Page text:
With FALCON-Phase, investigators used PacBio long reads and Hi-C data from Phase Genomics to assemble a haplotype-phased, diploid genome for a hybrid bull.
Under the terms of the agreement, Oxford Nanopore Technologies will not sell its 2D sequencing products in the UK and in Germany for five years.
The company reported first quarter revenues of $19.4 million, missing Wall Street's estimate of $24.5 million.
Positive first quarter earnings reports lifted many stocks of life science tools firms even as the broader biotechnology market suffered.
Researchers validated 95 percent of structural variants called by PacBio sequencing versus 43 percent with Oxford Nanopore, while Illumina missed thousands.
The effort aims to sequence at least 150 animals, plants, and microbes selected for their potential benefits to Canada in the next three years.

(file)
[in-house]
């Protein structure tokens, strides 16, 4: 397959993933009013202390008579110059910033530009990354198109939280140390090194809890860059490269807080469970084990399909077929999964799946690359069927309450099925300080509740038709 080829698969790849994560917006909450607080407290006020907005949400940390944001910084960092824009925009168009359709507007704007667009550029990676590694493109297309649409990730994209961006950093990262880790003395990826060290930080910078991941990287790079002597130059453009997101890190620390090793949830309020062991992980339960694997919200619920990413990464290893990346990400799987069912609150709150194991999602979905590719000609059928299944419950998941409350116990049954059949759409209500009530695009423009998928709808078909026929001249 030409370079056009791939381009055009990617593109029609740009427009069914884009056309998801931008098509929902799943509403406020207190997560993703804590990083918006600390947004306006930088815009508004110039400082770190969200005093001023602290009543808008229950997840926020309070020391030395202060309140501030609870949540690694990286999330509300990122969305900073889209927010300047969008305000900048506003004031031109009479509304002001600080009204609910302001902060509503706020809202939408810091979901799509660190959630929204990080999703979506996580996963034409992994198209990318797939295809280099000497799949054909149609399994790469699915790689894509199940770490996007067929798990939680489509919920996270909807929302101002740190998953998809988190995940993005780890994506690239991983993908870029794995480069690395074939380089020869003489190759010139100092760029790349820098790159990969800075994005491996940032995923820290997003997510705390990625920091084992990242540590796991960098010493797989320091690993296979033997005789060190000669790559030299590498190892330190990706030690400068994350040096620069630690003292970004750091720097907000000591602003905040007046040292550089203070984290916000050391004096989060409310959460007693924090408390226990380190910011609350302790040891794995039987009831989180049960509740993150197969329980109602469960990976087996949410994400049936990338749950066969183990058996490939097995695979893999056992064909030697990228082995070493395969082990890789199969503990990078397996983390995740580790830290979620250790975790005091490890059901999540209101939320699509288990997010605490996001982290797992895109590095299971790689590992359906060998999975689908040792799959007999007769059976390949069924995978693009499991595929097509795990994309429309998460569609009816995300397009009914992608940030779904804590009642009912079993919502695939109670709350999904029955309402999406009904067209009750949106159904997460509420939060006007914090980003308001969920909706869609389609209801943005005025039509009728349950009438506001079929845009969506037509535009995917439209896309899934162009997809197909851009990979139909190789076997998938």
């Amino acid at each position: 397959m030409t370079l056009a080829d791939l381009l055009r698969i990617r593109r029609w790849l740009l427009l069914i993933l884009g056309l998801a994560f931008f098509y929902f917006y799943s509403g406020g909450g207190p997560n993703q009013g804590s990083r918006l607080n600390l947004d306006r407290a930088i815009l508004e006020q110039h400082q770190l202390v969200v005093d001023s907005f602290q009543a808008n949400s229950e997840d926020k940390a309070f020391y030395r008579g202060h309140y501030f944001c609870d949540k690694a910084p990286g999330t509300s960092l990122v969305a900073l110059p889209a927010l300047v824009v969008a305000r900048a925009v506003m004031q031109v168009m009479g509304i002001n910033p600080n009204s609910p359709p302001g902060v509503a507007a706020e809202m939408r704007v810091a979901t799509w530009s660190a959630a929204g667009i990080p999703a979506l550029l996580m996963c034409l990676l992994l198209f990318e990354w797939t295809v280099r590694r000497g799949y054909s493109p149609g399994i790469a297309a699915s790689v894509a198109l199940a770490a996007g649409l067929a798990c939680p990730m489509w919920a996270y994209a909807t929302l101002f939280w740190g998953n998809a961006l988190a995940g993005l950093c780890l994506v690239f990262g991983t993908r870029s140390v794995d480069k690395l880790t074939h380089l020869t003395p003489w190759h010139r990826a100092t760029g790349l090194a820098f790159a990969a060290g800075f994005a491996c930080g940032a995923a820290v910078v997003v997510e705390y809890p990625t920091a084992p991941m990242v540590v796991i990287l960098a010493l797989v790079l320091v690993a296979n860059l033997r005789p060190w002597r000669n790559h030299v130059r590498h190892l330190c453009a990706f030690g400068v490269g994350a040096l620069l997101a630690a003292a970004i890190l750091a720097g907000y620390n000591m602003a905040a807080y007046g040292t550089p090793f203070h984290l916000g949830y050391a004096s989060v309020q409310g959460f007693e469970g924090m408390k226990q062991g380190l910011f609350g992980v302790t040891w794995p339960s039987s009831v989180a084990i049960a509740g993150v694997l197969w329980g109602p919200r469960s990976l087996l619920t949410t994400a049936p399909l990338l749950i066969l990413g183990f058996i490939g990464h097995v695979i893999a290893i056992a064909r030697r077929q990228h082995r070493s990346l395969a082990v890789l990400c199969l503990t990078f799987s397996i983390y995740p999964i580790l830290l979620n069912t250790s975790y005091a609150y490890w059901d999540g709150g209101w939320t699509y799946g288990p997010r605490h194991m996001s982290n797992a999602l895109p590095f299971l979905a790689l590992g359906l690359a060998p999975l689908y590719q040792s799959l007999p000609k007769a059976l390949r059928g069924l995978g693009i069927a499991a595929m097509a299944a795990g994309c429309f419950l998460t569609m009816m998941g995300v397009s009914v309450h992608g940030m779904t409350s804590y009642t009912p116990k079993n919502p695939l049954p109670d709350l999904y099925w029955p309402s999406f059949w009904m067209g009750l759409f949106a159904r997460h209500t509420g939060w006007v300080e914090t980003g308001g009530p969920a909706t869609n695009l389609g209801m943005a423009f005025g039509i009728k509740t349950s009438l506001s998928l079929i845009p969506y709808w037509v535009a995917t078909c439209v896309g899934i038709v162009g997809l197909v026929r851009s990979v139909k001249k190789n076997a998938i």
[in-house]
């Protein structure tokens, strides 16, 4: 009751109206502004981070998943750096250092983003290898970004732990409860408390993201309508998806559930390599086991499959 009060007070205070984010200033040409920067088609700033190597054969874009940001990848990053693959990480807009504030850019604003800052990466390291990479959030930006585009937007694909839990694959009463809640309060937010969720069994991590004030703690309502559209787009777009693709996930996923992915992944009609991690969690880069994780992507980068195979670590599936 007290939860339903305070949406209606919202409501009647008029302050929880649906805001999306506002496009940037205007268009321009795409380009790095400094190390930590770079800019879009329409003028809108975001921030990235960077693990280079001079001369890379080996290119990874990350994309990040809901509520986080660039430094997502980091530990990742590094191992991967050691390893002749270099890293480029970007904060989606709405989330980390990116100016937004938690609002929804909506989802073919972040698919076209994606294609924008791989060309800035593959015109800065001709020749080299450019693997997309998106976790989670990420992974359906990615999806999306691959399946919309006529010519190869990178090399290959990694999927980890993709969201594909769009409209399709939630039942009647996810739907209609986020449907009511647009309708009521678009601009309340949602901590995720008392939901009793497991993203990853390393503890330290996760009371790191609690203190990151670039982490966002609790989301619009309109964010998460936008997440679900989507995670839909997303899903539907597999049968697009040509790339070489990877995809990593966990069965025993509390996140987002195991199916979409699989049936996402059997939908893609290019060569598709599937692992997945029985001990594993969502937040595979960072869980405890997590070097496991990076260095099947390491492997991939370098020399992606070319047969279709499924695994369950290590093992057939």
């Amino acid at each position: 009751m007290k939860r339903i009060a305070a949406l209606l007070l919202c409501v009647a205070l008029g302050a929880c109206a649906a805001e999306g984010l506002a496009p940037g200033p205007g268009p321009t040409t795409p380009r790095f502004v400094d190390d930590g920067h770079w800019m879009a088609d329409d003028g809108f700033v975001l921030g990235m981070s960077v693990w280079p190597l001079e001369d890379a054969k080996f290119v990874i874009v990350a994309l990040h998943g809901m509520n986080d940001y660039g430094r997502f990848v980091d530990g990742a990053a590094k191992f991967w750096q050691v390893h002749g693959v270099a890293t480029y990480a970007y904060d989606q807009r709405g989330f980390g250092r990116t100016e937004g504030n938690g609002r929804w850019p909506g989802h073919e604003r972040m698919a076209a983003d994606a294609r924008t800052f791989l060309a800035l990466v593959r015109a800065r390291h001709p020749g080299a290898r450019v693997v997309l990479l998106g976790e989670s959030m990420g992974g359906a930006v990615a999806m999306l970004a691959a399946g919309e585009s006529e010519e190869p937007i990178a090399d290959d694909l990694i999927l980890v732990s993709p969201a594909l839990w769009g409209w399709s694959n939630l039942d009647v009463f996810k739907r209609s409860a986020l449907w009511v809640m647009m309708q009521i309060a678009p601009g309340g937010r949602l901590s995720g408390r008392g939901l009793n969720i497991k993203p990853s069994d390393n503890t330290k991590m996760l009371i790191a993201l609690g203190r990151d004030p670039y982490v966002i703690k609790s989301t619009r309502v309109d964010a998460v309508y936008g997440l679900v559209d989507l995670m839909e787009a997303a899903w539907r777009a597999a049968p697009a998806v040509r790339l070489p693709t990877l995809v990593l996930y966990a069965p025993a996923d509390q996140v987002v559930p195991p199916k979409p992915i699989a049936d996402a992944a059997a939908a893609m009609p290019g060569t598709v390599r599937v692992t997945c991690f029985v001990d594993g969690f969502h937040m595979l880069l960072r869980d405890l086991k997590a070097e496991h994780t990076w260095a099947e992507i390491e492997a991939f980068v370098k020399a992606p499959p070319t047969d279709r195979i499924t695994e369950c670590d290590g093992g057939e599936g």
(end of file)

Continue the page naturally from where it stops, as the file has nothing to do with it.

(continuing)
The decline matched the struggles of the broader stock market, though bright spots could be found with GenMark, Quidel, and NanoString all having good months.
The companies have been embroiled in several lawsuits in the US and in Europe, accusing each other of patent infringement.
Lawmakers have asked four direct-to-consumer genetic testing companies to explain their privacy policies and security measures, according to Stat News.
The Trump Administration has proposed a plan to reorganize the federal government, the Washington Post reports.
In Science this week: genetic overlap among many psychiatric disorders, and more.
The Economist writes that an increasing number of scientific journals don't do peer review.